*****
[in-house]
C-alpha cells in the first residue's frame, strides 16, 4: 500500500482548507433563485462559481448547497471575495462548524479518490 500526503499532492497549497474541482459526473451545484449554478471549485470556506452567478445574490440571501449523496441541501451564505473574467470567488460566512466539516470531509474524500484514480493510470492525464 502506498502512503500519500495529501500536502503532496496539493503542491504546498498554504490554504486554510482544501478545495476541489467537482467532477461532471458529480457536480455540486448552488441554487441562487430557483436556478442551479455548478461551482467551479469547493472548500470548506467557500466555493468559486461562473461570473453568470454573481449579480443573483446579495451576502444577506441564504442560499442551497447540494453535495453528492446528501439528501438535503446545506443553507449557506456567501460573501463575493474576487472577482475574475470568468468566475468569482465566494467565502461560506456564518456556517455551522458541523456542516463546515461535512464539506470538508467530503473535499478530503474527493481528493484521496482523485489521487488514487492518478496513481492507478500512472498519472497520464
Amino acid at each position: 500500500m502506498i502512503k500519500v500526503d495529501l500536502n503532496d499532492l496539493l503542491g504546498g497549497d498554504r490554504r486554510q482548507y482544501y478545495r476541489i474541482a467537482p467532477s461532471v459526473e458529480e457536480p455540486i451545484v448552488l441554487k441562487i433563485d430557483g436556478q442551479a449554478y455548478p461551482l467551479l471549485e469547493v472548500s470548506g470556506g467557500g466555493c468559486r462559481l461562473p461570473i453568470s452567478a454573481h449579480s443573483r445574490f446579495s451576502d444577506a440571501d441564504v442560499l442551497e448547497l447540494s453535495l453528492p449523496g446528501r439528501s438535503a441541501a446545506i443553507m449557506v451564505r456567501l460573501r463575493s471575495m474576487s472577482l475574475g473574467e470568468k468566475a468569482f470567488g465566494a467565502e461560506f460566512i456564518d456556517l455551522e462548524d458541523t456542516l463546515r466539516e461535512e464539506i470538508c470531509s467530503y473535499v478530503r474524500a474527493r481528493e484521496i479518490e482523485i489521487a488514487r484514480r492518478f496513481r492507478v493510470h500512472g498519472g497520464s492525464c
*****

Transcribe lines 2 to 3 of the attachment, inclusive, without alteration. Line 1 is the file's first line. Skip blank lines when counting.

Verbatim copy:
C-alpha cells in the first residue's frame, strides 16, 4: 500500500482548507433563485462559481448547497471575495462548524479518490 500526503499532492497549497474541482459526473451545484449554478471549485470556506452567478445574490440571501449523496441541501451564505473574467470567488460566512466539516470531509474524500484514480493510470492525464 502506498502512503500519500495529501500536502503532496496539493503542491504546498498554504490554504486554510482544501478545495476541489467537482467532477461532471458529480457536480455540486448552488441554487441562487430557483436556478442551479455548478461551482467551479469547493472548500470548506467557500466555493468559486461562473461570473453568470454573481449579480443573483446579495451576502444577506441564504442560499442551497447540494453535495453528492446528501439528501438535503446545506443553507449557506456567501460573501463575493474576487472577482475574475470568468468566475468569482465566494467565502461560506456564518456556517455551522458541523456542516463546515461535512464539506470538508467530503473535499478530503474527493481528493484521496482523485489521487488514487492518478496513481492507478500512472498519472497520464
Amino acid at each position: 500500500m502506498i502512503k500519500v500526503d495529501l500536502n503532496d499532492l496539493l503542491g504546498g497549497d498554504r490554504r486554510q482548507y482544501y478545495r476541489i474541482a467537482p467532477s461532471v459526473e458529480e457536480p455540486i451545484v448552488l441554487k441562487i433563485d430557483g436556478q442551479a449554478y455548478p461551482l467551479l471549485e469547493v472548500s470548506g470556506g467557500g466555493c468559486r462559481l461562473p461570473i453568470s452567478a454573481h449579480s443573483r445574490f446579495s451576502d444577506a440571501d441564504v442560499l442551497e448547497l447540494s453535495l453528492p449523496g446528501r439528501s438535503a441541501a446545506i443553507m449557506v451564505r456567501l460573501r463575493s471575495m474576487s472577482l475574475g473574467e470568468k468566475a468569482f470567488g465566494a467565502e461560506f460566512i456564518d456556517l455551522e462548524d458541523t456542516l463546515r466539516e461535512e464539506i470538508c470531509s467530503y473535499v478530503r474524500a474527493r481528493e484521496i479518490e482523485i489521487a488514487r484514480r492518478f496513481r492507478v493510470h500512472g498519472g497520464s492525464c